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Gastrointestinal (GI) carcinoid tumors are slow-growing cancers that form in cells that make hormones in the lining of the stomach and intestines.
Carcinoid tumors start from cells of the diffuse neuroendocrine system. This system consists of cells that are like nerve cells in certain ways and like hormone-making endocrine cells in other ways. These cells don’t form an actual organ like the adrenal or thyroid glands. Instead, they are scattered throughout other organs like the esophagus, stomach, pancreas, intestines, and lungs. The digestive system is large and has more neuroendocrine cells than any other part of the body. This might be why carcinoid tumors most often start in the digestive system.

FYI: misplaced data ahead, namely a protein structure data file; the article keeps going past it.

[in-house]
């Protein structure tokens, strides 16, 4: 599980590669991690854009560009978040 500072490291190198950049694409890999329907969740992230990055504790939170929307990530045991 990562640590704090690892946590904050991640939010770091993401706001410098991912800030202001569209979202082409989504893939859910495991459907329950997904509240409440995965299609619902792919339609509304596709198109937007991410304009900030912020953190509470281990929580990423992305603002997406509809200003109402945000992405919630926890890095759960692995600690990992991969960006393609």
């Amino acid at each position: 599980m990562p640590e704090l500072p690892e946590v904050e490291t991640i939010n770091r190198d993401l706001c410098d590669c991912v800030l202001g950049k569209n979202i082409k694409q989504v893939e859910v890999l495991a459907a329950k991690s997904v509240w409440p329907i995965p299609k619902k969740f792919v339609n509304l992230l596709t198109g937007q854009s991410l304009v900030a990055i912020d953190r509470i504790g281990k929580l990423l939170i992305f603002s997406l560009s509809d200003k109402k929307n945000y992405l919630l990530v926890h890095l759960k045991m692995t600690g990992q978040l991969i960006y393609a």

Learn about gastrointestinal carcinoid tumors and find information on how we support and care for people with gastrointestinal carcinoid
tumors before, during, and after treatment.
The following information is from the National Cancer Institute (NCI).
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